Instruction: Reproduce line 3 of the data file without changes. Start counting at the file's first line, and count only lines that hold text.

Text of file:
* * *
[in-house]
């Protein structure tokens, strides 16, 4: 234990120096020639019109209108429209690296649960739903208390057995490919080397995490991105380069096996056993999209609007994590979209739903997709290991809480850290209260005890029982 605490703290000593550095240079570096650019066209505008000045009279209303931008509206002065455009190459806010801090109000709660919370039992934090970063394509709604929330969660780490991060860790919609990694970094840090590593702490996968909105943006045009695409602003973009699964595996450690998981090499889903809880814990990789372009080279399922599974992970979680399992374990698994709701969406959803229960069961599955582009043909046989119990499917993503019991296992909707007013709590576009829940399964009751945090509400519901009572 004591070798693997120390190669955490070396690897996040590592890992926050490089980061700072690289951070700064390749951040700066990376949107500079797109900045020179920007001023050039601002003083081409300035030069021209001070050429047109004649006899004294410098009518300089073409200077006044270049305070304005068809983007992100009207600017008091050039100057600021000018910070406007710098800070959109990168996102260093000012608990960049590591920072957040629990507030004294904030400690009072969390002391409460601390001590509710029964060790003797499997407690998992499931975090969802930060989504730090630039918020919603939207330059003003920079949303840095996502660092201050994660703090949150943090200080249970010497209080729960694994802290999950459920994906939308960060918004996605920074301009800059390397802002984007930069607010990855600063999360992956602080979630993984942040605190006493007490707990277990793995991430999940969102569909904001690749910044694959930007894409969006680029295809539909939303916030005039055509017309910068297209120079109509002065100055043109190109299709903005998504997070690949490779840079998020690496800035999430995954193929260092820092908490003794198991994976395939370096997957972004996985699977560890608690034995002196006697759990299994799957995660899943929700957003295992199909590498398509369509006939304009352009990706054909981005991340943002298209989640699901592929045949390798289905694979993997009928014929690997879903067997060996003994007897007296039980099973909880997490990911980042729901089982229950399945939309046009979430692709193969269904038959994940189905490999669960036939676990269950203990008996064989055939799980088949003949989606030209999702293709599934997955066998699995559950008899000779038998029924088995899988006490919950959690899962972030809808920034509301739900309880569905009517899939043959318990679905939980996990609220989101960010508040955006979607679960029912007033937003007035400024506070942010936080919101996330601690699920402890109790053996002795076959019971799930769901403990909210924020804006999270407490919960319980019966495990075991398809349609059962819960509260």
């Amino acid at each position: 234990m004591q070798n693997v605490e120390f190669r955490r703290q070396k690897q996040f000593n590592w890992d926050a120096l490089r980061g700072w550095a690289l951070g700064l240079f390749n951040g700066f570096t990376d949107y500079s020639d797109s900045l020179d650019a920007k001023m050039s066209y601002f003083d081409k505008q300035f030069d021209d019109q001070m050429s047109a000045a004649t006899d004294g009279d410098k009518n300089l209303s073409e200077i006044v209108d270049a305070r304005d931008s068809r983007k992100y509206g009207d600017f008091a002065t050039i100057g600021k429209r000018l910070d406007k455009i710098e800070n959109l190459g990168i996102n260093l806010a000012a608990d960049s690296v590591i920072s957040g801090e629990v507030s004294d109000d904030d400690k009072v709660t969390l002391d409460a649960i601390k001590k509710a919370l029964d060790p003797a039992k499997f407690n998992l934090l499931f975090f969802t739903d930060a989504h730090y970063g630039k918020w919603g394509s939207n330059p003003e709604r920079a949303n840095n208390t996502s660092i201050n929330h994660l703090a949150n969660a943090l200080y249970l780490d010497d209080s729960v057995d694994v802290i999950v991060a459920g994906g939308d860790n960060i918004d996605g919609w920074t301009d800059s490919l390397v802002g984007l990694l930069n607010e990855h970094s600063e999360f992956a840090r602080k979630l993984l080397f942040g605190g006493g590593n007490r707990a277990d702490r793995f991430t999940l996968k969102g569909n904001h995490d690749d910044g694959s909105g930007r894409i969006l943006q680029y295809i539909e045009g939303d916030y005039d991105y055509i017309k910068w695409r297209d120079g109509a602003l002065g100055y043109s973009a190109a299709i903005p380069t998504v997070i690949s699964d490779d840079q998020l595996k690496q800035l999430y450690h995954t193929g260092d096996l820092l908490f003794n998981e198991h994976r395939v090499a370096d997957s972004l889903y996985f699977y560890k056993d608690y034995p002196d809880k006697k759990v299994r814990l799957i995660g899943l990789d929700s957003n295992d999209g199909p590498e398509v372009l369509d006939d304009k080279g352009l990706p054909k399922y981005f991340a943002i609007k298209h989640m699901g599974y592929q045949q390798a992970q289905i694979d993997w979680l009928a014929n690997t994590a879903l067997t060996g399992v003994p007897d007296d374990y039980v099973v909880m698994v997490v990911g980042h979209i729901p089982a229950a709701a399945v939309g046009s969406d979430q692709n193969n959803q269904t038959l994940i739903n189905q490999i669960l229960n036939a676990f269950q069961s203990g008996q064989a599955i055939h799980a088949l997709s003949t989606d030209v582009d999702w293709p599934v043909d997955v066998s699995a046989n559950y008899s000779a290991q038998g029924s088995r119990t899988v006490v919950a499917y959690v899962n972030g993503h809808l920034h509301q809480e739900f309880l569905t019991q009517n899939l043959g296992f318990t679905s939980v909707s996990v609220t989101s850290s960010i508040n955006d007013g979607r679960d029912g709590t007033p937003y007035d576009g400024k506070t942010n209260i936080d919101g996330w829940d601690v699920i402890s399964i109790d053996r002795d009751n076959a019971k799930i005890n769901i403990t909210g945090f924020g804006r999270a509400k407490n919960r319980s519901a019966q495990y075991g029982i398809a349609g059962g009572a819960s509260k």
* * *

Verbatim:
């Amino acid at each position: 234990m004591q070798n693997v605490e120390f190669r955490r703290q070396k690897q996040f000593n590592w890992d926050a120096l490089r980061g700072w550095a690289l951070g700064l240079f390749n951040g700066f570096t990376d949107y500079s020639d797109s900045l020179d650019a920007k001023m050039s066209y601002f003083d081409k505008q300035f030069d021209d019109q001070m050429s047109a000045a004649t006899d004294g009279d410098k009518n300089l209303s073409e200077i006044v209108d270049a305070r304005d931008s068809r983007k992100y509206g009207d600017f008091a002065t050039i100057g600021k429209r000018l910070d406007k455009i710098e800070n959109l190459g990168i996102n260093l806010a000012a608990d960049s690296v590591i920072s957040g801090e629990v507030s004294d109000d904030d400690k009072v709660t969390l002391d409460a649960i601390k001590k509710a919370l029964d060790p003797a039992k499997f407690n998992l934090l499931f975090f969802t739903d930060a989504h730090y970063g630039k918020w919603g394509s939207n330059p003003e709604r920079a949303n840095n208390t996502s660092i201050n929330h994660l703090a949150n969660a943090l200080y249970l780490d010497d209080s729960v057995d694994v802290i999950v991060a459920g994906g939308d860790n960060i918004d996605g919609w920074t301009d800059s490919l390397v802002g984007l990694l930069n607010e990855h970094s600063e999360f992956a840090r602080k979630l993984l080397f942040g605190g006493g590593n007490r707990a277990d702490r793995f991430t999940l996968k969102g569909n904001h995490d690749d910044g694959s909105g930007r894409i969006l943006q680029y295809i539909e045009g939303d916030y005039d991105y055509i017309k910068w695409r297209d120079g109509a602003l002065g100055y043109s973009a190109a299709i903005p380069t998504v997070i690949s699964d490779d840079q998020l595996k690496q800035l999430y450690h995954t193929g260092d096996l820092l908490f003794n998981e198991h994976r395939v090499a370096d997957s972004l889903y996985f699977y560890k056993d608690y034995p002196d809880k006697k759990v299994r814990l799957i995660g899943l990789d929700s957003n295992d999209g199909p590498e398509v372009l369509d006939d304009k080279g352009l990706p054909k399922y981005f991340a943002i609007k298209h989640m699901g599974y592929q045949q390798a992970q289905i694979d993997w979680l009928a014929n690997t994590a879903l067997t060996g399992v003994p007897d007296d374990y039980v099973v909880m698994v997490v990911g980042h979209i729901p089982a229950a709701a399945v939309g046009s969406d979430q692709n193969n959803q269904t038959l994940i739903n189905q490999i669960l229960n036939a676990f269950q069961s203990g008996q064989a599955i055939h799980a088949l997709s003949t989606d030209v582009d999702w293709p599934v043909d997955v066998s699995a046989n559950y008899s000779a290991q038998g029924s088995r119990t899988v006490v919950a499917y959690v899962n972030g993503h809808l920034h509301q809480e739900f309880l569905t019991q009517n899939l043959g296992f318990t679905s939980v909707s996990v609220t989101s850290s960010i508040n955006d007013g979607r679960d029912g709590t007033p937003y007035d576009g400024k506070t942010n209260i936080d919101g996330w829940d601690v699920i402890s399964i109790d053996r002795d009751n076959a019971k799930i005890n769901i403990t909210g945090f924020g804006r999270a509400k407490n919960r319980s519901a019966q495990y075991g029982i398809a349609g059962g009572a819960s509260k």